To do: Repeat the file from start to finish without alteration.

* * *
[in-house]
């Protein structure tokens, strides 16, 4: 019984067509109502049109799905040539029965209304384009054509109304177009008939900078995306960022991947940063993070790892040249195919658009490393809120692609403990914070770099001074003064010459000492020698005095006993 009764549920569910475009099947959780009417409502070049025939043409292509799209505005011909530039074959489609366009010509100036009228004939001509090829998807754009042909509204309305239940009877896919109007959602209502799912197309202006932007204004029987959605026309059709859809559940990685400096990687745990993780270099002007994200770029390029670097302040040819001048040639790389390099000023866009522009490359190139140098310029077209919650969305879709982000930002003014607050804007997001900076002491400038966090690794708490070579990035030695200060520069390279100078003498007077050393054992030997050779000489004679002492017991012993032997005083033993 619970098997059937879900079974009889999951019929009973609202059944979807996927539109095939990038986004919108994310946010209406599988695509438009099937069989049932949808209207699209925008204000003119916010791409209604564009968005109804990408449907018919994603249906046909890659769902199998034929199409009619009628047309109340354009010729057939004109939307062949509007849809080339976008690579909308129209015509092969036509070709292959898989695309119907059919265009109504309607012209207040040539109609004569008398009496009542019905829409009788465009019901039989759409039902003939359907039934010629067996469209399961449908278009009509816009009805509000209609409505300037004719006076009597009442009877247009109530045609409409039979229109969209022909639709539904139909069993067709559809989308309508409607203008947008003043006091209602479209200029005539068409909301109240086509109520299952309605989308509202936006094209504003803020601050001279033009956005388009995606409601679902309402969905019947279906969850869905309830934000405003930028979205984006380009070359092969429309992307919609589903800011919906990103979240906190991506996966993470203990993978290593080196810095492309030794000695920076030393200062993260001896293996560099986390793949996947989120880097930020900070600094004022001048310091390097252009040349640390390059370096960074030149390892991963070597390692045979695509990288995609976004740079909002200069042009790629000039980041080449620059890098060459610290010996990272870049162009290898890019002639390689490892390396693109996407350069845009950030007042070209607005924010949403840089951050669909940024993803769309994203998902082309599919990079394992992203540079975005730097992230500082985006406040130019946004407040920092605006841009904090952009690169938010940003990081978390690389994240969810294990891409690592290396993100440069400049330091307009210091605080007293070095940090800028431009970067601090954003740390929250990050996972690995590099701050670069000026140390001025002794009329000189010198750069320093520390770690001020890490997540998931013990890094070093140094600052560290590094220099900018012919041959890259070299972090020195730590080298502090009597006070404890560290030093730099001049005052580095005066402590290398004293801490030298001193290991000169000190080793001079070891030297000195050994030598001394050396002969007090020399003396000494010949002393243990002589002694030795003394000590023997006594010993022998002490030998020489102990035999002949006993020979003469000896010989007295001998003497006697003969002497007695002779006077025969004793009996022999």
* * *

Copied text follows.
[in-house]
């Protein structure tokens, strides 16, 4: 019984067509109502049109799905040539029965209304384009054509109304177009008939900078995306960022991947940063993070790892040249195919658009490393809120692609403990914070770099001074003064010459000492020698005095006993 009764549920569910475009099947959780009417409502070049025939043409292509799209505005011909530039074959489609366009010509100036009228004939001509090829998807754009042909509204309305239940009877896919109007959602209502799912197309202006932007204004029987959605026309059709859809559940990685400096990687745990993780270099002007994200770029390029670097302040040819001048040639790389390099000023866009522009490359190139140098310029077209919650969305879709982000930002003014607050804007997001900076002491400038966090690794708490070579990035030695200060520069390279100078003498007077050393054992030997050779000489004679002492017991012993032997005083033993 619970098997059937879900079974009889999951019929009973609202059944979807996927539109095939990038986004919108994310946010209406599988695509438009099937069989049932949808209207699209925008204000003119916010791409209604564009968005109804990408449907018919994603249906046909890659769902199998034929199409009619009628047309109340354009010729057939004109939307062949509007849809080339976008690579909308129209015509092969036509070709292959898989695309119907059919265009109504309607012209207040040539109609004569008398009496009542019905829409009788465009019901039989759409039902003939359907039934010629067996469209399961449908278009009509816009009805509000209609409505300037004719006076009597009442009877247009109530045609409409039979229109969209022909639709539904139909069993067709559809989308309508409607203008947008003043006091209602479209200029005539068409909301109240086509109520299952309605989308509202936006094209504003803020601050001279033009956005388009995606409601679902309402969905019947279906969850869905309830934000405003930028979205984006380009070359092969429309992307919609589903800011919906990103979240906190991506996966993470203990993978290593080196810095492309030794000695920076030393200062993260001896293996560099986390793949996947989120880097930020900070600094004022001048310091390097252009040349640390390059370096960074030149390892991963070597390692045979695509990288995609976004740079909002200069042009790629000039980041080449620059890098060459610290010996990272870049162009290898890019002639390689490892390396693109996407350069845009950030007042070209607005924010949403840089951050669909940024993803769309994203998902082309599919990079394992992203540079975005730097992230500082985006406040130019946004407040920092605006841009904090952009690169938010940003990081978390690389994240969810294990891409690592290396993100440069400049330091307009210091605080007293070095940090800028431009970067601090954003740390929250990050996972690995590099701050670069000026140390001025002794009329000189010198750069320093520390770690001020890490997540998931013990890094070093140094600052560290590094220099900018012919041959890259070299972090020195730590080298502090009597006070404890560290030093730099001049005052580095005066402590290398004293801490030298001193290991000169000190080793001079070891030297000195050994030598001394050396002969007090020399003396000494010949002393243990002589002694030795003394000590023997006594010993022998002490030998020489102990035999002949006993020979003469000896010989007295001998003497006697003969002497007695002779006077025969004793009996022999």